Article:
You can assume Bubba, Webb Simpson, Keegan Bradley, Jason Dufner and Dustin Johnson have a chance to play in many more Ryder Cups. All five played reasonably well this year and Dufner and Johnson even won their Sunday matches.

The rest? We have probably seen the last of Jim Furyk and Steve Stricker. Zach Johnson and Matt Kuchar could make the team again, but their spots are hardly guaranteed.

It’s time to build a farm system for the U.S. Team.

This year’s team should have brought a number of younger players to Medinah to soak in the experience and see what they could expect from playing in the Ryder Cup. Having Nick Watney, Kyle Stanley, Bill Haas and other guys come to Medinah and learn from the experience would have been invaluable, so if they make the team someday they would know what to expect.

In 2014, a group of young guns should make the trip to Gleneagles. Call them team interns if you want.

Doing the same thing the last 20 years and expecting to stem the European tide has done nothing to help the PGA of America. Chalking up 2012 to a herculean comeback would be a foolish mistake. The question is whether anybody is going to do something about it.

Click here for more discussion in the “Tour Talk” forum. 

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Seth is an avid golfer playing year round in Florida.

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Opinion & Analysis

Pick three golfers to build the ultimate scramble team. Who you got?

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It’s officially scramble season. Whether it’s a corporate outing or charity event, surely you’ve either been invited to play in or have already played in a scramble this year.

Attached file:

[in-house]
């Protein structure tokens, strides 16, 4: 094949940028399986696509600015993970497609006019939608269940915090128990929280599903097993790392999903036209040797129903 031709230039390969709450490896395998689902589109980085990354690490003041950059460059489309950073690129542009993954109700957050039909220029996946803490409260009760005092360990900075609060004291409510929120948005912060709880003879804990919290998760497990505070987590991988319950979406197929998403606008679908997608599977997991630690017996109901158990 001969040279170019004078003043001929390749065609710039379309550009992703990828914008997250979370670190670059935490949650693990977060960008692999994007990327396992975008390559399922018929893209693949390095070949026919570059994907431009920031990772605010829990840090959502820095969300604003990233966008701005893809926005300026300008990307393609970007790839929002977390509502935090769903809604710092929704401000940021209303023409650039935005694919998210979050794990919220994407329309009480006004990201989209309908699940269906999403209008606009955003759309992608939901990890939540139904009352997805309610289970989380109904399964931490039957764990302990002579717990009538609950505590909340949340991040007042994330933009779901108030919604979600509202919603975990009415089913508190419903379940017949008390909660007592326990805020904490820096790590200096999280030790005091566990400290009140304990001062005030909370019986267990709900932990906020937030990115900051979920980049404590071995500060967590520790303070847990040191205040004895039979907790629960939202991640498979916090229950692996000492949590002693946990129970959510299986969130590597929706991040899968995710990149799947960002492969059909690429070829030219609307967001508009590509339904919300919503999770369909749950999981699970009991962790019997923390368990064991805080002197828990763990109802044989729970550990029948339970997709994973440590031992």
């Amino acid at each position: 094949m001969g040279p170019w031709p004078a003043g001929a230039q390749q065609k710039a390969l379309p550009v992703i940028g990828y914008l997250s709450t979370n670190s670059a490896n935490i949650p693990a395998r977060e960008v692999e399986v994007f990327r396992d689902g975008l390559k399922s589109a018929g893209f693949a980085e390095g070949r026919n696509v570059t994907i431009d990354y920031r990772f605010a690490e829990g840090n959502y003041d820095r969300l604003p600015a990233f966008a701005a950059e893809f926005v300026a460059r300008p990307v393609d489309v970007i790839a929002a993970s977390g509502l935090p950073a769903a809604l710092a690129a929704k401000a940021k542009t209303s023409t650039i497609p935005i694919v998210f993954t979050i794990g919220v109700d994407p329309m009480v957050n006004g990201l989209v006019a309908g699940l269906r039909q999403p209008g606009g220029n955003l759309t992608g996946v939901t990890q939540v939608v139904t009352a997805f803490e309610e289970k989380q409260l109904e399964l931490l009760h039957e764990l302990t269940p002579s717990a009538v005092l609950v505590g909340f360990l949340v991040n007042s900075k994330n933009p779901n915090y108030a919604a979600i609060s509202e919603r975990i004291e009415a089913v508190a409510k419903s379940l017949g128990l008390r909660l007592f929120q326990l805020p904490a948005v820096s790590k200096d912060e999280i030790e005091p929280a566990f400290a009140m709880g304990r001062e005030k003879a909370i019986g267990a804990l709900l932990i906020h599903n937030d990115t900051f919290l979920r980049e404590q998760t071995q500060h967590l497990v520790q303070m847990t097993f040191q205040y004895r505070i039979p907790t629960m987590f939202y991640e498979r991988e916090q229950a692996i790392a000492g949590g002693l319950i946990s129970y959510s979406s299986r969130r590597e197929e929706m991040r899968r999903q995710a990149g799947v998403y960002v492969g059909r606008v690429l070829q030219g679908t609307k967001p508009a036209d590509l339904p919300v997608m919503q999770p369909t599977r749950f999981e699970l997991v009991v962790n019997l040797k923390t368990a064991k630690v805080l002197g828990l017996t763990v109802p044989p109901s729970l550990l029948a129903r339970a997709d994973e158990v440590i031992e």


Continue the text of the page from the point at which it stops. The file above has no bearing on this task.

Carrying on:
If you don’t know the rules of the scramble format, here’s how it works: All four golfers hit their drives, then the group elects the best shot. From there, all four golfers hit the shot, and the best of the bunch is chosen once again. The hole continues in this fashion until the golf ball is holed.

The best scramble players are those who hit the ball really far and/or stick it close with the irons and/or hole a lot of putts. The point is to make as many birdies and eagles as possible.

With this in mind, inside GolfWRX Headquarters, we got to discussing who would be on the ultimate scramble team. Obviously, Tiger-Jack-Daly was brought up immediately, so there needed to be a caveat to make it more challenging.

Thus, the following hypothetical was born. We assigned each golfer below a dollar value, and said that we had to build a three player scramble team (plus yourself) for $8 or less.

Here are the answers from the content team here at GolfWRX:

Ben Alberstadt

Tiger Woods ($5): This is obvious. From a scramble standpoint, Tiger gives you everything you want: Long, accurate, and strategic off the tee (in his prime). Woods, sets the team up for optimal approach shots (he was pretty good at those too)…and of course, arguably the greatest pressure putter of all time.